With this acceleration of digital innovation comes more data! With 90% of the world’s data created in the last two years alone, it is perhaps unsurprising that an anticipated 463 exabytes of data will be generated each day by humans as of 2025. Especially when we look at the latest data creation and consumption statistics! (TechJury 2020) – figures that are likely to be conservative given the evolving events of 2020 and its legacy of change.
- 1.7MB of data is created every second by every person during 2020.
- 2.5 quintillion bytes of data are produced by humans every day.
- By the end of 2020, 44 zettabytes will make up the entire digital universe.
And in terms of social media:
- 95 million photos and videos are shared every day on Instagram.
- Every day, 306.4 billion emails are sent, and 5 million Tweets are made.
We are creating and consuming a ‘data deluge’. Yet 90% of data that is archived is never used again. The time is now to look at exactly what you’re using and how, with alignment across Business and IT areas critical. Key challenges include firstly, the need to navigate this myriad of data arising from omni-channel and often silo-ed sources, and extracting meaning from the ‘noise’. Next, we have the increasing need to do more with less – to be more agile and more productive, all whilst typically needing to optimise cost efficiencies alongside the challenge of traditional IT operational models and technologies. Compounding this further, is the rising risk of cyberattack. The IBM X-Force Threat Intelligence Index 2020 found:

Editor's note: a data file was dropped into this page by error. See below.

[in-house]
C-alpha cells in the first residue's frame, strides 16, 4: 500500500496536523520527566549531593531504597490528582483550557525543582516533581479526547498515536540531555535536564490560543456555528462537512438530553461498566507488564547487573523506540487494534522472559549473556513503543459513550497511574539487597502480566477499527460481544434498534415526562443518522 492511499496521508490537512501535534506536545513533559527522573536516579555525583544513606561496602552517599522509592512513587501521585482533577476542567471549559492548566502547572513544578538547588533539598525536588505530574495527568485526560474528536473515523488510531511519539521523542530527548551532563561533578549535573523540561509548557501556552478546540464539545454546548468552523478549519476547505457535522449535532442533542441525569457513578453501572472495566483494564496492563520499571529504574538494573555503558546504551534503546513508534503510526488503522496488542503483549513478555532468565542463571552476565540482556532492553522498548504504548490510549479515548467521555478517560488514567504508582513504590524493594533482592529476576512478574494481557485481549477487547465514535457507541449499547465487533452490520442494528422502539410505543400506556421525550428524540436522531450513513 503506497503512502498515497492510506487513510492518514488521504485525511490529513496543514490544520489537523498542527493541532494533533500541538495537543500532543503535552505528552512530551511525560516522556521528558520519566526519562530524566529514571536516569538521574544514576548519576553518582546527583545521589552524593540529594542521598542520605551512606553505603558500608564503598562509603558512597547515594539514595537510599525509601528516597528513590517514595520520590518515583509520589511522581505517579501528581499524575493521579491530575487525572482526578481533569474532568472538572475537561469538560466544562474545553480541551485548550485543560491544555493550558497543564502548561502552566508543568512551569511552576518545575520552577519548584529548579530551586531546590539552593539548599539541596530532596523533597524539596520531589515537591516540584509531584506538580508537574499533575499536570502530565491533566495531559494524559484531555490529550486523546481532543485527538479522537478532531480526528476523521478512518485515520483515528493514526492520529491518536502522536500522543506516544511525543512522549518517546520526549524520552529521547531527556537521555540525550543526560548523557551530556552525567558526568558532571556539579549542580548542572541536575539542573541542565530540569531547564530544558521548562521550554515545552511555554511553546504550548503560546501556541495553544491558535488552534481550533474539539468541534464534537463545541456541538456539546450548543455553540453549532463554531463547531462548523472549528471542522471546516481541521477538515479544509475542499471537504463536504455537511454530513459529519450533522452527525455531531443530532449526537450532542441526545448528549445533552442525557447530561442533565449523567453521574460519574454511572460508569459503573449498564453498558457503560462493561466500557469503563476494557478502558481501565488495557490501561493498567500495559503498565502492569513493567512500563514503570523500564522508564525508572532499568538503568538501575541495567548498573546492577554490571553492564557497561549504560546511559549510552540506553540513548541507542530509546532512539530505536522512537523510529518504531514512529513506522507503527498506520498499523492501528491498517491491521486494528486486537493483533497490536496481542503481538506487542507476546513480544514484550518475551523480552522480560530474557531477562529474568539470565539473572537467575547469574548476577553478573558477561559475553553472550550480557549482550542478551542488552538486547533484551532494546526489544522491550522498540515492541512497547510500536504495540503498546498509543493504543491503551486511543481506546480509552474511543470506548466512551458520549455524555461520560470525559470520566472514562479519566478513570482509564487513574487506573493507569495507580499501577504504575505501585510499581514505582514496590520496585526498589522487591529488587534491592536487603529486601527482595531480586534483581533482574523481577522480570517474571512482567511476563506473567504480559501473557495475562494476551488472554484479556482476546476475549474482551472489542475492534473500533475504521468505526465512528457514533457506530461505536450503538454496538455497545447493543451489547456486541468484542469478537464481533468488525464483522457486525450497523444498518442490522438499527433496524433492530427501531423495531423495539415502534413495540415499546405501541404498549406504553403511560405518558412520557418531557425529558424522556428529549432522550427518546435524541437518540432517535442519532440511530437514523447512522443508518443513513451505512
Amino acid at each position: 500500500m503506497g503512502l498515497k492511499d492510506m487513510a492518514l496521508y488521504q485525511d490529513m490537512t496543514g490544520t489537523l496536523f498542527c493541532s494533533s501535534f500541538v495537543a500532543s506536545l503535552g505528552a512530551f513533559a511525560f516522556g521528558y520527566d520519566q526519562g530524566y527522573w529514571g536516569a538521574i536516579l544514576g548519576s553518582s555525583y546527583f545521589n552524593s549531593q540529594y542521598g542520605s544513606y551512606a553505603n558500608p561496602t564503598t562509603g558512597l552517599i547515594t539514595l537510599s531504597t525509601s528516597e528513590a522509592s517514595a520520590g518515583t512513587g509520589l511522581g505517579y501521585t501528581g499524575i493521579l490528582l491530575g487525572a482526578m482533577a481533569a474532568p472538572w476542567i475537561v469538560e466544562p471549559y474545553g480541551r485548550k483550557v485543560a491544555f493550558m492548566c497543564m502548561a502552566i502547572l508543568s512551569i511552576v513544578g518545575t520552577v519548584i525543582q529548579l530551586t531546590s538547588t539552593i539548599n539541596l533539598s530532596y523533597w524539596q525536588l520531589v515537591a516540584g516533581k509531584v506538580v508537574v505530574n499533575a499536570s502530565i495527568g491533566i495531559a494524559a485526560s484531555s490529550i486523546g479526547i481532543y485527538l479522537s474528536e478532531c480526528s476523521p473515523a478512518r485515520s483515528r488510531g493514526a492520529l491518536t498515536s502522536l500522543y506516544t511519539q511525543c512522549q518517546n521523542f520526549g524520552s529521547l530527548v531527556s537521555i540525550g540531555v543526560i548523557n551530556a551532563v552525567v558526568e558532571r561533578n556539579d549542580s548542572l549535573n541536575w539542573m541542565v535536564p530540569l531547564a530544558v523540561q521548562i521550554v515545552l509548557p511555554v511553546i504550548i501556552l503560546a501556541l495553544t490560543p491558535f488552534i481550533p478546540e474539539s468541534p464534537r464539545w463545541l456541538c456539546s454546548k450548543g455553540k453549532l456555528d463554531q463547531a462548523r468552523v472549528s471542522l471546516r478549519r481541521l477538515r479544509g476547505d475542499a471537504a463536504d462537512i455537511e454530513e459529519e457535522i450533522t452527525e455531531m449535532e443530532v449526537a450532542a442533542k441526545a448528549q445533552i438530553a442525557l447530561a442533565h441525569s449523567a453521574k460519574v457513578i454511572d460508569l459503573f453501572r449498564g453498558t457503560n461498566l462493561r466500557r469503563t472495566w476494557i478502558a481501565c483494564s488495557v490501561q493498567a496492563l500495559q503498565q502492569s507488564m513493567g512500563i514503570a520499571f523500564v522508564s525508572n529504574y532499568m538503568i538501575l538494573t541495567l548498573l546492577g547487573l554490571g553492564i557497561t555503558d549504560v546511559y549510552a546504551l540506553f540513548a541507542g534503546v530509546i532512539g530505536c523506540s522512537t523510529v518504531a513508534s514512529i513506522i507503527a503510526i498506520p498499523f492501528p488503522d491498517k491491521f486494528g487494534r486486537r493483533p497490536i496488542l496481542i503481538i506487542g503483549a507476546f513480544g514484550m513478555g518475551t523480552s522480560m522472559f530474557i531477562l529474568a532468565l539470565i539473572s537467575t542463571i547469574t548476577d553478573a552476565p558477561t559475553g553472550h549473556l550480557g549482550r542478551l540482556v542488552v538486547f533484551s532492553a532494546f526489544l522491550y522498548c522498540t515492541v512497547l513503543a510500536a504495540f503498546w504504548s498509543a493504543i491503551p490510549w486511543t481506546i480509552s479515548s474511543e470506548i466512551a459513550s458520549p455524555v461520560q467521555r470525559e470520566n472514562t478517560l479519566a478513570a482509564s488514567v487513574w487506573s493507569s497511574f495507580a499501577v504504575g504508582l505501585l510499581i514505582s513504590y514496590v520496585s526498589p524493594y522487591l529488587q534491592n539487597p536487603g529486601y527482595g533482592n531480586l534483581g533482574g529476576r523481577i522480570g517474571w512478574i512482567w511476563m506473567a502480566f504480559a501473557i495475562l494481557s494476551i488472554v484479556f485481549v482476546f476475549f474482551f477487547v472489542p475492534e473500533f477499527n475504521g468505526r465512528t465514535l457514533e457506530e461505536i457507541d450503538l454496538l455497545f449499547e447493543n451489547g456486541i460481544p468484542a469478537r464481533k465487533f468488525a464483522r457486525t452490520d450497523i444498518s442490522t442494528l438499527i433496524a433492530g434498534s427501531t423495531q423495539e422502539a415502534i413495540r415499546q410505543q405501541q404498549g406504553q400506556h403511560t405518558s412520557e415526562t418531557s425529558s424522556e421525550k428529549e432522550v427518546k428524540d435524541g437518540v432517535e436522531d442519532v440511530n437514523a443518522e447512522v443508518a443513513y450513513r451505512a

- 8.5 billion records were breached in 2019.
- Operational Technology attacks surging 2,000% year-over-year.
- Ransomware attacks alone rose 67% year-on-year in the last quarter.
And finally, we are moving beyond a multi market context of ‘great expectations’ to new expectations – as needs and preferences have rapidly changed. From the demand for ever more personalised customer experiences, to Gen Z wanting and expecting more from how they buy, and who they buy from. And from employees and customers alike wanting and expecting more around convenience and speed, to rising expectations in areas including energy efficiency to support carbon neutrality, and the repurposing of data for social good to close digital equity gaps (Aspirational Futures 2020). In combination, this again highlights the need for more flexible approaches to business and IT that creates shared value for all.
Dr. Sally Eaves is a highly experienced Chief Technology Officer, Professor in Advanced Technologies and a Global Strategic Advisor on Digital Transformation specialising in the application of emergent technologies, notably AI, FinTech, Blockchain & 5G disciplines, for business transformation and social impact at scale. An international Keynote Speaker and Author, Sally was an inaugural recipient of the Frontier Technology and Social Impact award, presented at the United Nations in 2018 and has been described as the ‘torchbearer for ethical tech’ founding Aspirational Futures to enhance inclusion, diversity and belonging in the technology space and beyond.